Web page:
Discussion Points Regarding the Nature Paper by Burton and Taylor:

A) What is the evidence that the length of wrinkles is linearly proportional to the strength of whatever forces produce those wrinkles?

B) Are wrinkles in the rubber substrata produced... By tension, but not by pressure?

By pressure, but not by tension?

Sometimes by tension, and sometimes by pressure?

C) What do Burton and Taylor say is the advantage of substratum wrinkles, as compared with measuring distances of movement, as a measure of forces exerted by cells? Hint, which requires more sideways displacement of a cell's surface, in order to get a measurement?

D) Did previous theories agree, or disagree, about whether the cortical cytoplasm somehow more strongly contractile at the location of the cleavage furrow, as compared with other parts of the cell cortex?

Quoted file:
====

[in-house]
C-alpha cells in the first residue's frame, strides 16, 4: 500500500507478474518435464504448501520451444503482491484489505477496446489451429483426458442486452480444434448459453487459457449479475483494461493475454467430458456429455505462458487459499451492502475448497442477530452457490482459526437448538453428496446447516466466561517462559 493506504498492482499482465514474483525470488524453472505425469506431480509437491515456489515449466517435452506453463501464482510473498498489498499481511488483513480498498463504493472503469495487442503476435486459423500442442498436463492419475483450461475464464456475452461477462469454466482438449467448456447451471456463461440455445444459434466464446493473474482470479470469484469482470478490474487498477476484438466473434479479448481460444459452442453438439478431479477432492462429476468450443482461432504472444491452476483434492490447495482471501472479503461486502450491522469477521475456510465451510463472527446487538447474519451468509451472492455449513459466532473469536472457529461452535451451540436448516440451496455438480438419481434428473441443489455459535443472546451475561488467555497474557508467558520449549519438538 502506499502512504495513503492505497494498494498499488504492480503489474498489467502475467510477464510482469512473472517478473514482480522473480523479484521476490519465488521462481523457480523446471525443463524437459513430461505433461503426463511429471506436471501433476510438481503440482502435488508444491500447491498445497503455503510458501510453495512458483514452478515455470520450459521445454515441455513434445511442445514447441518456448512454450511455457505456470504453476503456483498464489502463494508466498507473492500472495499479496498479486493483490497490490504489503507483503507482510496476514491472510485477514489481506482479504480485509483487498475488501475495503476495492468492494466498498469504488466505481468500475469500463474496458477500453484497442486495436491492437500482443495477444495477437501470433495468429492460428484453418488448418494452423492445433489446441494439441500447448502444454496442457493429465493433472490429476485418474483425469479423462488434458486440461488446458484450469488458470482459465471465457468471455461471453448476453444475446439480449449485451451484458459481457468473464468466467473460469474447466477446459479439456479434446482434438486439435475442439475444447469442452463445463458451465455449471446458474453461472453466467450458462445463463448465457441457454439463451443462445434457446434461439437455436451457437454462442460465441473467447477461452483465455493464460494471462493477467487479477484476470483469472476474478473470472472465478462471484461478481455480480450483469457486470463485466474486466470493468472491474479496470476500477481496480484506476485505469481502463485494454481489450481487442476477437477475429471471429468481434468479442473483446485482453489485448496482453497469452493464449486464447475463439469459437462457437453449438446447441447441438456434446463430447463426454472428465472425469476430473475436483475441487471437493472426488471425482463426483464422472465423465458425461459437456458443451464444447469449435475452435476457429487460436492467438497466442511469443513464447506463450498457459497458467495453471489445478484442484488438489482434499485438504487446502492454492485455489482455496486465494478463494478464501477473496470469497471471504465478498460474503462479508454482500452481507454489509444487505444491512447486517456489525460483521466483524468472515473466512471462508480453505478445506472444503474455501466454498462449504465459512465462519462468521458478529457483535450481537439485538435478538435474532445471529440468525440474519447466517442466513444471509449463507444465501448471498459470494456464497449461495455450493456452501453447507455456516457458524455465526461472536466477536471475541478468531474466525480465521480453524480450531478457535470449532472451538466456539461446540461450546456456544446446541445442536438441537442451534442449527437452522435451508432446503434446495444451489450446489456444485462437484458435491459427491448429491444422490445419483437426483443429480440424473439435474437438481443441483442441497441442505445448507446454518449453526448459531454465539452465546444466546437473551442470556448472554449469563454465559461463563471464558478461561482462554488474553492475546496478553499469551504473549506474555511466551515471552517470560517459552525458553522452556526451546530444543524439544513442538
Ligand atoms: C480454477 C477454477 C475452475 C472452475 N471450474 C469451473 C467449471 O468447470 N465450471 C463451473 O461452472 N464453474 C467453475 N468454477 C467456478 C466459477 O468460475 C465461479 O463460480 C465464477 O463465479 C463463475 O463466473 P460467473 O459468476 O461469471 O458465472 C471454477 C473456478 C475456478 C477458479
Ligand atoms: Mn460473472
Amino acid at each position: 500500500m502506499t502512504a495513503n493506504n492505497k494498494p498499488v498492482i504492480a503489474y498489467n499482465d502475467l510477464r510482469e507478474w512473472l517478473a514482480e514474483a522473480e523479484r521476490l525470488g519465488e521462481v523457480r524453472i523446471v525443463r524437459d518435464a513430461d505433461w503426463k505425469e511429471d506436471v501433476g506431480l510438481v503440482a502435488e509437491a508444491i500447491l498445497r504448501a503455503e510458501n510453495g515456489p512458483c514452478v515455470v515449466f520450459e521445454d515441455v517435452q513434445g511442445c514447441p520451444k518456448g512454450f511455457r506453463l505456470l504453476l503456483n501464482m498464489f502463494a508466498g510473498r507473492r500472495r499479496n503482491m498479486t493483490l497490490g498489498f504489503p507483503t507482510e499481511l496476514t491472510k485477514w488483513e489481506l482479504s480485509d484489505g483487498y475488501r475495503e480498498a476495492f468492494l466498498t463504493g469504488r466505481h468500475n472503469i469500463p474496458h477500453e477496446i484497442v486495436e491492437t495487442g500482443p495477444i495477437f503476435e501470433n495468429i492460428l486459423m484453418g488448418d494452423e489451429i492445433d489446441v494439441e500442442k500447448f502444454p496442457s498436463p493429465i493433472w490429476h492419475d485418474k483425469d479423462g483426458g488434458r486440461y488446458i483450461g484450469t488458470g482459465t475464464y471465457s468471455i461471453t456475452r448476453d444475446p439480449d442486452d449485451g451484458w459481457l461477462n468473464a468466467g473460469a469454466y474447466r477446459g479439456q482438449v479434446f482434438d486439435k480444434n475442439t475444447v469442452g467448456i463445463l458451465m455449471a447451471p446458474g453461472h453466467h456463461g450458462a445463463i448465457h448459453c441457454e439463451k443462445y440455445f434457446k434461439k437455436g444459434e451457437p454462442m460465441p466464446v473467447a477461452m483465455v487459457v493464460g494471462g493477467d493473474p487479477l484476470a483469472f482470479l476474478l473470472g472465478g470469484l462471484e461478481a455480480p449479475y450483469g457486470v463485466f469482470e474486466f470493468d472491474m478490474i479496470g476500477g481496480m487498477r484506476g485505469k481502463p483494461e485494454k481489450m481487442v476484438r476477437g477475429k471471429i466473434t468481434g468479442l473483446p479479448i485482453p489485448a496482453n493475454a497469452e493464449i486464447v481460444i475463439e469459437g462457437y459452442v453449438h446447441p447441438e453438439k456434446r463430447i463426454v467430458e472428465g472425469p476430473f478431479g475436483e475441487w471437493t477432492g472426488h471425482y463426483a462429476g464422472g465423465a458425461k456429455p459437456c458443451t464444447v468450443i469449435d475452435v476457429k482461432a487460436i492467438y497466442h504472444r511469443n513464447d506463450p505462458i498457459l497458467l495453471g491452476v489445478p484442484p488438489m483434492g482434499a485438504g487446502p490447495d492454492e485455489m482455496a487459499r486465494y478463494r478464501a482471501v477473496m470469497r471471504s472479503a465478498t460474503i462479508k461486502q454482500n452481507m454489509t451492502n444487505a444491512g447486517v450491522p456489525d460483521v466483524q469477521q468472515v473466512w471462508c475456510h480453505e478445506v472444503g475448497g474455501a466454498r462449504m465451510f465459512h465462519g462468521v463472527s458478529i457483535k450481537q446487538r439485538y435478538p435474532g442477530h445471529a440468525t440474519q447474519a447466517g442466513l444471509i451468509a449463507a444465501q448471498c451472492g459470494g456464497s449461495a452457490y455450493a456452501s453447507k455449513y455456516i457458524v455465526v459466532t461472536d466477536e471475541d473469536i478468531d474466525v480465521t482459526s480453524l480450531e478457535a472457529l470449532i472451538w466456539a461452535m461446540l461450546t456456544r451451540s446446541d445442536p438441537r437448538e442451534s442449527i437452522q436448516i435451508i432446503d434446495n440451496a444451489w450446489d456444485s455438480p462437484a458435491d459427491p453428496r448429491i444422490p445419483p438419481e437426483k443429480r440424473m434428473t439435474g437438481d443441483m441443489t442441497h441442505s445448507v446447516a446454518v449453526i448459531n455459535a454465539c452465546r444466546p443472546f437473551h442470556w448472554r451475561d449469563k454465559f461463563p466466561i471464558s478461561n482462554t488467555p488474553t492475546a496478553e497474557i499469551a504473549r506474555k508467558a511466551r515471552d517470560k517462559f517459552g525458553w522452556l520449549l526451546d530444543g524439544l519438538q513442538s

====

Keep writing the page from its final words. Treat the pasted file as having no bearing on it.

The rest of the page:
E) If opposing theories agreed about the furrow cortex being more strongly contractile, then what did they disagree about?

F) Do Burton and Taylor discuss whether the increased amounts if actin and myosin move to the furrow site:

    By diffusion as monomers through the cytoplasm, and increased polymerization at the furrow location?

    By sideways flow of (already-polymerized) fibers of actin and myosin, along the inner surface of the plasma membrane?

G) In the photograph that Nature published on its cover, which forces produced those wrinkles?

    Constriction pulling of the contractile ring, pinching the cell in two? (Tension wrinkles? Or compression wrinkles?)

    Lateral flow of actin and myosin fibers toward the cleavage furrow, carrying those contractile proteins to form the contractile ring? (Tension wrinkles? Or compression wrinkles?)

H) Could a believer in the theory of polar relaxation (as the cause of contractile ring formation) make a logical argument that the evidence in this paper is just as much consistent with polar relaxation as it is with (overlapping) polar stimulation?

I) What specific parts of the observations are most relevant to this issue?

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